-1
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The following code works fine to generate an array of 6 random values (or however many are specified by iterations). I'm wondering if there's a more concise way than using a while loop to achieve the same result.

const seedValue = 31;
const iterations = 6;

let i = 0;
const results = [];

while (i < iterations) {
  results.push(seedValue * Math.random());
  i++;
}

console.log(results);
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5
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Probably not the most concise nor efficient, but it is an alternative in a sense that the approach is totally different and shorter than what you provided:

const seedValue = 31;
const iterations = 6;
const results = Array(iterations).fill(seedValue).map(v => v * Math.random())

console.log(results)

The idea comes from other language's range() function, which creates a sequence of values that you can iterate over. JS has no such function, but you can emulate with an array. In this case, I created an empty array of 6 slots, filled them up with the seed value, and transform each by multiplying each by Math.random().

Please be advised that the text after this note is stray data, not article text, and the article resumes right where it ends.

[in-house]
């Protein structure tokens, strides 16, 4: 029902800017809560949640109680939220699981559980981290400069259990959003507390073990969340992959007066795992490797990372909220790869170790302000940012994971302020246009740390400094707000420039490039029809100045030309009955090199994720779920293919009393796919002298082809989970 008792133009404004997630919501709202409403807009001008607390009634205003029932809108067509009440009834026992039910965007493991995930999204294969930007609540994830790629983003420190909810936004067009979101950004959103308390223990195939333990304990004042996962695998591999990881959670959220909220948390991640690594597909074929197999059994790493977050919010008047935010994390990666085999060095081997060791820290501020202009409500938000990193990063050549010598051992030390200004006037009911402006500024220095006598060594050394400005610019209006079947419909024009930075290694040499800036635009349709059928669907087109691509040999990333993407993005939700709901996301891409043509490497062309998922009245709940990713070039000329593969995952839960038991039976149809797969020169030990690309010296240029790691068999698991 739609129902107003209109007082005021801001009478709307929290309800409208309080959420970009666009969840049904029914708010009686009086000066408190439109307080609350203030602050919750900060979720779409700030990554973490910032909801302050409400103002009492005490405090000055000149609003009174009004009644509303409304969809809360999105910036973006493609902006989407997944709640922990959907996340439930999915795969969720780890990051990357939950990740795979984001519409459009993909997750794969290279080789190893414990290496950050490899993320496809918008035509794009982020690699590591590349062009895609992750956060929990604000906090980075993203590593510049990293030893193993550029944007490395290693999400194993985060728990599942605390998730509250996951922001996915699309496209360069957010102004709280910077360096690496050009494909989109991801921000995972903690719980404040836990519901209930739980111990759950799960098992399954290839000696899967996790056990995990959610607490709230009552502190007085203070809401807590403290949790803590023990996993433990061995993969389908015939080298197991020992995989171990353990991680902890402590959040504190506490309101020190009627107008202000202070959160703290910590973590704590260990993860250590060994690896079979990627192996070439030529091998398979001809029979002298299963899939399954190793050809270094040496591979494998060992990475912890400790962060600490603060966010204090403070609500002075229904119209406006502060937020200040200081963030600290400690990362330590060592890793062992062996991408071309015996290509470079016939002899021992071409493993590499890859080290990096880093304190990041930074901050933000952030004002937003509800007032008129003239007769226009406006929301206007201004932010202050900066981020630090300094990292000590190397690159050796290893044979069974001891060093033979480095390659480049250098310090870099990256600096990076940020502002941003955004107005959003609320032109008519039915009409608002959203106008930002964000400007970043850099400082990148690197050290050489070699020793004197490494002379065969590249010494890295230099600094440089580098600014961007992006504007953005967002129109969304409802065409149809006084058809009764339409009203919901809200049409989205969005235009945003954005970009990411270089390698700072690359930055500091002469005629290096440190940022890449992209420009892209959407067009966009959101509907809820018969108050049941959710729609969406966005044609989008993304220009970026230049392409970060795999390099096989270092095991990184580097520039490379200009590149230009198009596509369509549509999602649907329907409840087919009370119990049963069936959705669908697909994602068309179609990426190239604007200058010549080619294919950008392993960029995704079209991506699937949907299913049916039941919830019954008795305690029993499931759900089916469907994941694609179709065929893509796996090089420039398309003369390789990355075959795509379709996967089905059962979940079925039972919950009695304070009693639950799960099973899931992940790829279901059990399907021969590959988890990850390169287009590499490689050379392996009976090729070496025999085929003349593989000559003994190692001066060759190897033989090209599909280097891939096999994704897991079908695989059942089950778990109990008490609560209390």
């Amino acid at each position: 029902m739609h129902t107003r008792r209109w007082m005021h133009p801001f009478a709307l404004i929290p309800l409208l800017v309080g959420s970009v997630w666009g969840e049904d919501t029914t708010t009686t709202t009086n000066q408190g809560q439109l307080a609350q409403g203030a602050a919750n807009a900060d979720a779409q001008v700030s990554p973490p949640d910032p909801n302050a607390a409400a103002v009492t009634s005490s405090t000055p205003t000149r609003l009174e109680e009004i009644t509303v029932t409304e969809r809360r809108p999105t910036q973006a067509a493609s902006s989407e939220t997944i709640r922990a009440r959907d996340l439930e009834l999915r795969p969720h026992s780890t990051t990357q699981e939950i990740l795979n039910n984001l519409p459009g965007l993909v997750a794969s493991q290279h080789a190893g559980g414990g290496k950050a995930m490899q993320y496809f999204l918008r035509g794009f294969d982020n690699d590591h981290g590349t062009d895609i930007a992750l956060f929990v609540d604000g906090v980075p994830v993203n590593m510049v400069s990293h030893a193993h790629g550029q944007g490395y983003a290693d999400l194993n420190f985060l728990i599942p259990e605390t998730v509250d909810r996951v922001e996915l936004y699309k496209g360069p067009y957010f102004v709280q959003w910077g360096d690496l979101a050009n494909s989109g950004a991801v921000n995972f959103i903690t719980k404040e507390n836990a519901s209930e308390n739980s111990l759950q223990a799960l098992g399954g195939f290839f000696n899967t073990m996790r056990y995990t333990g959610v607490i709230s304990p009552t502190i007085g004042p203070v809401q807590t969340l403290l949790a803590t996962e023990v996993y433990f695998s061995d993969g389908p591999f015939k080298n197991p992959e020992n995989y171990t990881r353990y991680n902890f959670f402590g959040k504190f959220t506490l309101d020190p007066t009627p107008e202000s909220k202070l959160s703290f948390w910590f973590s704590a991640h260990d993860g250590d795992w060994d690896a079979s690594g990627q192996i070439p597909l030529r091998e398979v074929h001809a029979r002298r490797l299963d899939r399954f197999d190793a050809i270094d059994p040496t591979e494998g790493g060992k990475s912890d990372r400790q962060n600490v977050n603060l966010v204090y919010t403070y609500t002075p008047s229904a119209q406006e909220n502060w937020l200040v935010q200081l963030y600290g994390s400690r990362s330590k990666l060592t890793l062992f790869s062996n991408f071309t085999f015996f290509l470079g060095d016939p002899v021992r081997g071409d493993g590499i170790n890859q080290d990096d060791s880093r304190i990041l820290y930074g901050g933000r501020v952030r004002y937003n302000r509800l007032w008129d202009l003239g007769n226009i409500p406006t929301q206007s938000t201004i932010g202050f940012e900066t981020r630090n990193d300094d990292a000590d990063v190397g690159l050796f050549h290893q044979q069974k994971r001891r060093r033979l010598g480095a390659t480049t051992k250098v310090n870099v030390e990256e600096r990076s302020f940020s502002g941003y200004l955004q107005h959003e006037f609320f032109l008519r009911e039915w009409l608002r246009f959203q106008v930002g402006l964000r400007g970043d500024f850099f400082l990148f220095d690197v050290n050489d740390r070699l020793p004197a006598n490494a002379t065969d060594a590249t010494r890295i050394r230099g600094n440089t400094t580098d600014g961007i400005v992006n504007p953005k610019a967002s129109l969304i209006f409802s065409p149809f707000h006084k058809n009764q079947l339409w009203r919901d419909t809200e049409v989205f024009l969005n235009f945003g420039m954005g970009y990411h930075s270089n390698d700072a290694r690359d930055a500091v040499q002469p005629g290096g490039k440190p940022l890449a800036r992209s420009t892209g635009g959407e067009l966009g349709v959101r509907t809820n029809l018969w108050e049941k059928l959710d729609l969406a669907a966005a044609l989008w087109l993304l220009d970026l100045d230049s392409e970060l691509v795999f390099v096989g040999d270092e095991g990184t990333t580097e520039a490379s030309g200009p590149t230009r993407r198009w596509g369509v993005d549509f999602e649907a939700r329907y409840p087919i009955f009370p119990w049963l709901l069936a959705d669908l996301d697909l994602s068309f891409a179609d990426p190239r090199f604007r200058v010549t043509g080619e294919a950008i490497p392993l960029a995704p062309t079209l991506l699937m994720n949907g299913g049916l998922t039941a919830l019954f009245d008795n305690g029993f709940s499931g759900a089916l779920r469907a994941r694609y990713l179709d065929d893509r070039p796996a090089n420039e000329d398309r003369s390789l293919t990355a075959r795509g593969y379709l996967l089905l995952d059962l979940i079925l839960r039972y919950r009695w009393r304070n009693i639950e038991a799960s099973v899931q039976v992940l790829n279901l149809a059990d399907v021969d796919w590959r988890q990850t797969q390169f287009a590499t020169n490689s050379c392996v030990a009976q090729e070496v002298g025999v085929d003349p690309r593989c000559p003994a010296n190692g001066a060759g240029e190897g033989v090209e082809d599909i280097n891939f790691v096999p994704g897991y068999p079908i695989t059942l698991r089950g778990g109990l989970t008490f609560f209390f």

If you insist using a loop, consider a for loop instead. This puts the counter's initialization and increment in the same line as the opening, removing the need for separate lines:

const results = [];

for (let i = 0; i < iterations; i++) {
  results.push(seedValue * Math.random());
}
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0
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A simple approach is to use Array.from. While Array.from is mostly used to create an Array from an Iterable or an Iterator, it can also be used to create an Array from any array-like object, where an array-like object is simply any object with a length property.

The second argument to Array.from is a mapping function which produces the elements of the Array.

So, the whole thing would look something like this:

const seedValue = 31;
const iterations = 6;

const results = Array.from(
  { length: iterations },
  _ => seedValue * Math.random()
);

console.log(results);

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